High schools learn the importance of preparedness after Hamlin injury



The importance of sport safety and injury prevention is learned in High Schools after a recent accident. https://unsplash.com/license

Luke Bigley and Charlie Raynor

According to the Centers for Disease Control (CDC), nearly half of all sports injuries in children are preventable. The impact of a high school sports injury can range from taking an athlete out of commission for a few days to causing chronic physical health issues for most of an athlete’s life. High school athletic departments across the United States
are working to prevent and care for injuries properly to ensure an athlete has the best path to recovery.

Emphasis on the health of student-athletes is more important than ever, after Buffalo Bills player Damar Hamlin suffered a cardiac arrest during a Monday Night Football game against the Cincinnati Bengals. During the first quarter of the Jan. 2 game, Hamlin made a routine tackle on Bengals’ wide receiver Tee Higgins. Hamlin stood up after and collapsed onto the field, where CPR was immediately administered for seven minutes before an ambulance took him to the Cincinnati Medical Center. Hamlin has since recovered, but the injury showed millions of sports fans the importance of on-sight, trained medical professionals.

Without medical staff present and understanding of what to do in that situation,Hamlin could have died. Each member of the 30-person staff trained for moments like this, with NFL Chief Medical Officer Dr. Allen Sills saying, “The EAP [emergency action plan] was followed to a letter that night. In that moment,everyone knew what they needed to do, how they needed to do it, and had the equipment to do it and felt comfortable.”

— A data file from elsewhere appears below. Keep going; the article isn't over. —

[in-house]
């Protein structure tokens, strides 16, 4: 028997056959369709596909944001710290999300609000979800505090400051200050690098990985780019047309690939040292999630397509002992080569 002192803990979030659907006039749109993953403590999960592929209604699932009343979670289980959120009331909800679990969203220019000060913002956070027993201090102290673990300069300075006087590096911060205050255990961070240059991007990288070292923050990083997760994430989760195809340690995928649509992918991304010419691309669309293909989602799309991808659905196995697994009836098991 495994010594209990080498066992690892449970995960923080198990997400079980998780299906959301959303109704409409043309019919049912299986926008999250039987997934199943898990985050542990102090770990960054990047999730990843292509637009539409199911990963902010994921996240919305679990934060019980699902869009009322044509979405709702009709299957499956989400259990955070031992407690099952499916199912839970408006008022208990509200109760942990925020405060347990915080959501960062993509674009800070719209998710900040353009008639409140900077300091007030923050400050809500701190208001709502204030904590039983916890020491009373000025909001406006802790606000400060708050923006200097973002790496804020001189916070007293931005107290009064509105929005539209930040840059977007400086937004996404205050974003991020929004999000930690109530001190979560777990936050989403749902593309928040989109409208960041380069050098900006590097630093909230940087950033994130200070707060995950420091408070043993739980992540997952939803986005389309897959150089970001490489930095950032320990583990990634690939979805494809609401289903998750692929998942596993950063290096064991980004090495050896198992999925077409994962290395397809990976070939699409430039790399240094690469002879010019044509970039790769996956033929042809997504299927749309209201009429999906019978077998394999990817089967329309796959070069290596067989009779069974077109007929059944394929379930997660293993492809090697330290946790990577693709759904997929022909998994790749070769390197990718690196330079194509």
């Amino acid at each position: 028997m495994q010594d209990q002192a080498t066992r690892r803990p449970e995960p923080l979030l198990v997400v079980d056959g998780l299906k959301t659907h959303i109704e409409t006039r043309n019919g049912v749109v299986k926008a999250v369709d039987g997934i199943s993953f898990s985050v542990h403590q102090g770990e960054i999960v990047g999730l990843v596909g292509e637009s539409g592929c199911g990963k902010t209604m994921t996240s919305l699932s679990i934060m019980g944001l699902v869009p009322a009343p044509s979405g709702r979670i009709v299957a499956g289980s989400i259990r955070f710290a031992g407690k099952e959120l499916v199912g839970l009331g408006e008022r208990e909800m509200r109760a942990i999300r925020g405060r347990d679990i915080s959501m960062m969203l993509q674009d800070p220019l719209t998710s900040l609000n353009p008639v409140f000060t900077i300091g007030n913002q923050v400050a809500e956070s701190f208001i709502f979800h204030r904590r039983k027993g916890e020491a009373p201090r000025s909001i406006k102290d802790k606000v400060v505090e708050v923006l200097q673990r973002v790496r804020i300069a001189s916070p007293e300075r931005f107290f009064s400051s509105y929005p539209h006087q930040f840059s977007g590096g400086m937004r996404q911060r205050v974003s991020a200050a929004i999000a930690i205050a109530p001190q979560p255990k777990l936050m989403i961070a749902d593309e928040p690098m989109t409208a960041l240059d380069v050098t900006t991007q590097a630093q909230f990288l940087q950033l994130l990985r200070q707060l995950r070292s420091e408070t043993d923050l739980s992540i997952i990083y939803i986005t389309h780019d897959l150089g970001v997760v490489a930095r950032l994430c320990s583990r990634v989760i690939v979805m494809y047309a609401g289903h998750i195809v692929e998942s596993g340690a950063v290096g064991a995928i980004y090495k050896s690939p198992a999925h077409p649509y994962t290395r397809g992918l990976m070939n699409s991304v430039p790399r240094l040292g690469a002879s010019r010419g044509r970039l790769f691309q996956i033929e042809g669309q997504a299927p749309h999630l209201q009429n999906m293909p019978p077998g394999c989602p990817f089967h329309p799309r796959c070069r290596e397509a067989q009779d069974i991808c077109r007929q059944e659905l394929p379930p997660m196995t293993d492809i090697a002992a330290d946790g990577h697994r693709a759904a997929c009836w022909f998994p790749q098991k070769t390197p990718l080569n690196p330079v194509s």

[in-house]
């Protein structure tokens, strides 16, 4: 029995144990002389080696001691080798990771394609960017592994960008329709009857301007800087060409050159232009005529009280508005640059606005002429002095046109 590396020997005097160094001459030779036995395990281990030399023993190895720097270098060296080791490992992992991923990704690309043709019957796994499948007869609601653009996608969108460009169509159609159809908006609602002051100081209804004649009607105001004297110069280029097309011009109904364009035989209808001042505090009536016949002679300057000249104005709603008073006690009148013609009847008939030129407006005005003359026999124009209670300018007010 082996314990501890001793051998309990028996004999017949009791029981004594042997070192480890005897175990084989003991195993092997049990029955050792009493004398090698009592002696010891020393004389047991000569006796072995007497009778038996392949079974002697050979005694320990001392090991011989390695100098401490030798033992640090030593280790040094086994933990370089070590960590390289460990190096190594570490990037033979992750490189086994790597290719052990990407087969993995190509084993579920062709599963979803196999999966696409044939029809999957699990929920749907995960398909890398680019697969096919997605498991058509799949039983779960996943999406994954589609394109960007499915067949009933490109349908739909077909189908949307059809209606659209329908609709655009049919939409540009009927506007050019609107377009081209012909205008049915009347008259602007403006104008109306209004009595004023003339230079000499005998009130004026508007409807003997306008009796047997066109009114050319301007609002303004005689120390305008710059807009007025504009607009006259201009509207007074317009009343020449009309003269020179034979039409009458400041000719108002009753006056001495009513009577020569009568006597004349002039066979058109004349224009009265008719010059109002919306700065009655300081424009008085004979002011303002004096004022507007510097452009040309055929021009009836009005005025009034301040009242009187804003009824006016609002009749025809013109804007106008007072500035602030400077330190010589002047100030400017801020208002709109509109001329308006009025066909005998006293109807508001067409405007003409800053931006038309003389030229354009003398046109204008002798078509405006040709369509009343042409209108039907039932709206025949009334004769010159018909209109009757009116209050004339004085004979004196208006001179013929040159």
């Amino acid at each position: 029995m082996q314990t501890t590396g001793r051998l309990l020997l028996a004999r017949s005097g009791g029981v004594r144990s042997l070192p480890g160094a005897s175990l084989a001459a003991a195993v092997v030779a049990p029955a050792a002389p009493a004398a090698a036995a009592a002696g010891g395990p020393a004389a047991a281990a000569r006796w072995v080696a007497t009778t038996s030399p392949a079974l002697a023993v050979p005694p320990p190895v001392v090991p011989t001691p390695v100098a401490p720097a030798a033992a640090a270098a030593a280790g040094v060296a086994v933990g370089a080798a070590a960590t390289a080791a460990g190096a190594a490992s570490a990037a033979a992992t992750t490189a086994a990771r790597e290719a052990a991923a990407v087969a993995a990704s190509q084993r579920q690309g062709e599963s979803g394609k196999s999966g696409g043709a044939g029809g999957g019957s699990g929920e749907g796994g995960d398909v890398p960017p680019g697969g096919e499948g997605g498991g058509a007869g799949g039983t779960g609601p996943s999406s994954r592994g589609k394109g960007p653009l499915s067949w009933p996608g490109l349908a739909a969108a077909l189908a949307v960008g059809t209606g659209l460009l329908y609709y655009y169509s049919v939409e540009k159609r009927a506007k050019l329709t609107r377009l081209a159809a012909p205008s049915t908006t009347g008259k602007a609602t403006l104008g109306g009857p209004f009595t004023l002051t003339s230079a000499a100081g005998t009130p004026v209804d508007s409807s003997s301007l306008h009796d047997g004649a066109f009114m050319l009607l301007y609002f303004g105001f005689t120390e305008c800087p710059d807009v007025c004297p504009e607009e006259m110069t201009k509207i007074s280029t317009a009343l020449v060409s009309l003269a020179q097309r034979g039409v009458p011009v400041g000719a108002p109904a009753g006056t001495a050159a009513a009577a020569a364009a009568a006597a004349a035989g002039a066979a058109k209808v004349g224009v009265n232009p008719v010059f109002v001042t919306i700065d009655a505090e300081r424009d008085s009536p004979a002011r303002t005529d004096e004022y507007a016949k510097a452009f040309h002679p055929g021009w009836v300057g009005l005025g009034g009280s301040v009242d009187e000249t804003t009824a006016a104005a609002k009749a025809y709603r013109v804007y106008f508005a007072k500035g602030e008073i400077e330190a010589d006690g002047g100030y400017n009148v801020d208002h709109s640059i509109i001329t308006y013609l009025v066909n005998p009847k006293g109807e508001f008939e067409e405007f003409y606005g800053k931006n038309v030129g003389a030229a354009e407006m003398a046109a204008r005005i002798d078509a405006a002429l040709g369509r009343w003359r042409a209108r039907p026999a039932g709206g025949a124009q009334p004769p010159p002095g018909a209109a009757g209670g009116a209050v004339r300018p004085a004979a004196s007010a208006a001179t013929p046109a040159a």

Wall High School’s athletic trainer Brendan McDermott takes pride in his job, ensuring Wall’s student athletes are treated when they have an injury and are taking the proper measures to avoid worsening injury or pain. Similar to the NFL, McDermott also has an emergency plan for different injuries.

“Wall High School has a number of different protocols for major medical emergencies. We have an Emergency Action Plan, which is a large document, it is site specific to each individual sport,” McDermott said. “So, for example, if an athlete needs an ambulance, there is a set script to follow.”

McDermott and WHS also have thorough preventative measures to avoid injury to both athletes with and without pre-existing conditions.

“All students have a physical examination before the start of the season, which then gets reviewed by our team’s sports medicine physician for approval to play. We also have RWJ Barnabas [a network of independent healthcare
providers] come and cardiac screen the students with an EKG, and refer to a cardiologist if something suspicious is found.”

Hamlin’s injury was not the result of a failed electrocardiogram, but rather a freak accident in which the victim had no pre-existing conditions. The importance of having an Emergency Action Plan allows medical personnel to be prepared
for an accident like the one seen in the Jan. 2 game.

Even though the athletic departments have extensive protocol for injuries and emergency medical issues, trainers are still open to improving the protocol and taking care of their student athletes.

“Our Emergency Action Plan is much like the constitution of the USA. It is a living document,” McDermott said. “It is set in stone and is followed exactly. However, after an emergency we do an after action report, what went wrong,
what could have gone better. We then amend it to include or exclude certain things,”

The importance of knowing how to handle a medical emergency during a sports game is now more important than ever. With the help of diligent medical professionals and understanding the protocols, a student athlete’s injury could go from a life-changing one to a routine recovery.